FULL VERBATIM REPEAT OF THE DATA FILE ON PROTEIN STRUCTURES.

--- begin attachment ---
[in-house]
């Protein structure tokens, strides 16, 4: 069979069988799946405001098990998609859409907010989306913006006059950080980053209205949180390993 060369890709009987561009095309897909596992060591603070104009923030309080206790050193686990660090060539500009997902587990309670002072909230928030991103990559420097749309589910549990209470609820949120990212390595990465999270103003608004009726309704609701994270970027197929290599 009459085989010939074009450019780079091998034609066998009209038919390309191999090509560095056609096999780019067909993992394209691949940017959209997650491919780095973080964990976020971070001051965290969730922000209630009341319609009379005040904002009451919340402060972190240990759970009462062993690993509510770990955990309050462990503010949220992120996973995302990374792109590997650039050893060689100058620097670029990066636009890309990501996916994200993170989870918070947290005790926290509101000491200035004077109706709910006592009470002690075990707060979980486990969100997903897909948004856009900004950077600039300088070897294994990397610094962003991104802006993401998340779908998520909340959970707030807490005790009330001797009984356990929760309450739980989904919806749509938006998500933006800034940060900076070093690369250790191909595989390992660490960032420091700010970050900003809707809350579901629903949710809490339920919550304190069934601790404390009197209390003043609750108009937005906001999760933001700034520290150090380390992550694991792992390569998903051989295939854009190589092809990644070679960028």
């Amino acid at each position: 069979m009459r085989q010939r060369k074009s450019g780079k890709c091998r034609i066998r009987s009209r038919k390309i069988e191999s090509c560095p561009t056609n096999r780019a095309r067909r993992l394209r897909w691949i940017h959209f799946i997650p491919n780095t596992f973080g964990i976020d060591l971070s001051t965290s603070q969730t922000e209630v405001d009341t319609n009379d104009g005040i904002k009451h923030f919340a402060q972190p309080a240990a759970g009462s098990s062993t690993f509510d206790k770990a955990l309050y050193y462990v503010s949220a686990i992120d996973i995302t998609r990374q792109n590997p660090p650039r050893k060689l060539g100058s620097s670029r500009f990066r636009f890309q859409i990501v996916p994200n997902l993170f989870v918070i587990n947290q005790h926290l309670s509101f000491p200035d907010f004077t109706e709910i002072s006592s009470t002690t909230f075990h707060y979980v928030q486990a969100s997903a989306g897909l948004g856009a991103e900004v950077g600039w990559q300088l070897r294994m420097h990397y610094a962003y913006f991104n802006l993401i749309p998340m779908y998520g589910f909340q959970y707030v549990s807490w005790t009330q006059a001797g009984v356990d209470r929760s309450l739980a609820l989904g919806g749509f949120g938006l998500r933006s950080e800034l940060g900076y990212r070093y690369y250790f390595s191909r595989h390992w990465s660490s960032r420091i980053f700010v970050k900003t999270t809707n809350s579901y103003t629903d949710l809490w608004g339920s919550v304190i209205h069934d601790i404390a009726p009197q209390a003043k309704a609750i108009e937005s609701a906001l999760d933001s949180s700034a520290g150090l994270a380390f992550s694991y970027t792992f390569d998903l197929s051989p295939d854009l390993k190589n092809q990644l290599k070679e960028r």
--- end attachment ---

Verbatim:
[in-house]
């Protein structure tokens, strides 16, 4: 069979069988799946405001098990998609859409907010989306913006006059950080980053209205949180390993 060369890709009987561009095309897909596992060591603070104009923030309080206790050193686990660090060539500009997902587990309670002072909230928030991103990559420097749309589910549990209470609820949120990212390595990465999270103003608004009726309704609701994270970027197929290599 009459085989010939074009450019780079091998034609066998009209038919390309191999090509560095056609096999780019067909993992394209691949940017959209997650491919780095973080964990976020971070001051965290969730922000209630009341319609009379005040904002009451919340402060972190240990759970009462062993690993509510770990955990309050462990503010949220992120996973995302990374792109590997650039050893060689100058620097670029990066636009890309990501996916994200993170989870918070947290005790926290509101000491200035004077109706709910006592009470002690075990707060979980486990969100997903897909948004856009900004950077600039300088070897294994990397610094962003991104802006993401998340779908998520909340959970707030807490005790009330001797009984356990929760309450739980989904919806749509938006998500933006800034940060900076070093690369250790191909595989390992660490960032420091700010970050900003809707809350579901629903949710809490339920919550304190069934601790404390009197209390003043609750108009937005906001999760933001700034520290150090380390992550694991792992390569998903051989295939854009190589092809990644070679960028």
């Amino acid at each position: 069979m009459r085989q010939r060369k074009s450019g780079k890709c091998r034609i066998r009987s009209r038919k390309i069988e191999s090509c560095p561009t056609n096999r780019a095309r067909r993992l394209r897909w691949i940017h959209f799946i997650p491919n780095t596992f973080g964990i976020d060591l971070s001051t965290s603070q969730t922000e209630v405001d009341t319609n009379d104009g005040i904002k009451h923030f919340a402060q972190p309080a240990a759970g009462s098990s062993t690993f509510d206790k770990a955990l309050y050193y462990v503010s949220a686990i992120d996973i995302t998609r990374q792109n590997p660090p650039r050893k060689l060539g100058s620097s670029r500009f990066r636009f890309q859409i990501v996916p994200n997902l993170f989870v918070i587990n947290q005790h926290l309670s509101f000491p200035d907010f004077t109706e709910i002072s006592s009470t002690t909230f075990h707060y979980v928030q486990a969100s997903a989306g897909l948004g856009a991103e900004v950077g600039w990559q300088l070897r294994m420097h990397y610094a962003y913006f991104n802006l993401i749309p998340m779908y998520g589910f909340q959970y707030v549990s807490w005790t009330q006059a001797g009984v356990d209470r929760s309450l739980a609820l989904g919806g749509f949120g938006l998500r933006s950080e800034l940060g900076y990212r070093y690369y250790f390595s191909r595989h390992w990465s660490s960032r420091i980053f700010v970050k900003t999270t809707n809350s579901y103003t629903d949710l809490w608004g339920s919550v304190i209205h069934d601790i404390a009726p009197q209390a003043k309704a609750i108009e937005s609701a906001l999760d933001s949180s700034a520290g150090l994270a380390f992550s694991y970027t792992f390569d998903l197929s051989p295939d854009l390993k190589n092809q990644l290599k070679e960028r």